(someone copy and pasted...) Template:Unreferenced Machinima (pronounced Template:IPA or Template:IPA), a portmanteau of machine cinema or machine animation, is both a collection of associated production techniques and a film genre defined by those techniques. As a production technique, the term concerns the rendering of computer-generated imagery (CGI) using real-time, interactive (game) 3D engines, as opposed to high-end and complex 3D animation software used by professionals. Engines from first person shooter and role-playing simulation video games are typically used. Consequently, the rendering can be done in real-time using PCs (either using the computer of the creator or the viewer), rather than with complex 3D engines using huge render farms. As a film genre, the term refers to movies created by the techniques described above.
Usually, machinima productions are produced using the tools (demo recording, camera angle, level editor, script editor, etc.) and resources (backgrounds, levels, characters, skins, etc.) available in a game.
Machinima is an example of emergent gameplay, a process of putting game tools to unexpected ends, and of artistic computer game modification. The real-time nature of machinima means that established techniques from traditional film-making can be reapplied in a virtual environment. As a result, production tends to be cheaper and more rapid than in keyframed CGI animation. It can also produce more professional appearing production than is possible with traditional at-home techniques of live video tape, or stop action using live actors, hand drawn animation or toy props.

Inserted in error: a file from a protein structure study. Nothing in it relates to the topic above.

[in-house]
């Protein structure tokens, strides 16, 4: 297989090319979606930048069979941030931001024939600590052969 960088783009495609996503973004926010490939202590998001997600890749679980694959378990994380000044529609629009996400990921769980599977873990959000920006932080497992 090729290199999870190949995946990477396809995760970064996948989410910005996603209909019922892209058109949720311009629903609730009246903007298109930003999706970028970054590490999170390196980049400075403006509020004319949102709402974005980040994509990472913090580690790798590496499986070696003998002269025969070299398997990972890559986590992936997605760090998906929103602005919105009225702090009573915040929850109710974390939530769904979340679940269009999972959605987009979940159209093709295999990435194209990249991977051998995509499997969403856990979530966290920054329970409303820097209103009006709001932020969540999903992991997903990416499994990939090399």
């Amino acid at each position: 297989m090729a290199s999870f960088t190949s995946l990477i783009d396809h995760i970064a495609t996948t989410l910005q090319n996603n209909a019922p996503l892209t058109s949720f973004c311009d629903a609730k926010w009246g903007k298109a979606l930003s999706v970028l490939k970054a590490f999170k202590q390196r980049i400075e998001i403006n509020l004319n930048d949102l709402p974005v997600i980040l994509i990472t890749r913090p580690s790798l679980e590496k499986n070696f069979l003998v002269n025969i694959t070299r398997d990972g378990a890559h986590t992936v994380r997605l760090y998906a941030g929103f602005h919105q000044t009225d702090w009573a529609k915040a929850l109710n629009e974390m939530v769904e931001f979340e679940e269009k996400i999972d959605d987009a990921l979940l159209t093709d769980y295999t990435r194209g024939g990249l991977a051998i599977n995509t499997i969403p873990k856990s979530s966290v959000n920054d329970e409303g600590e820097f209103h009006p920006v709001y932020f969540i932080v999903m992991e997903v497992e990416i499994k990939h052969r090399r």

As machinima begins to break out of the underground community of gamers and becomes more widely recognised by mainstream audiences, tools are being developed to allow for faster and easier creation of machinima productions. Moviestorm is expected to provide machinimators with all the in-game assets, as well as advanced features such as a timeline, gesture and sound creation, and precise camera tools.
Although most often used to produce recordings that are later edited as in conventional film, machinima techniques have also occasionally been used for theatre. A New York improvisational comedy group called the ILL Clan voice and puppet their characters before a virtual camera to produce machinima displayed on a screen to a live audience.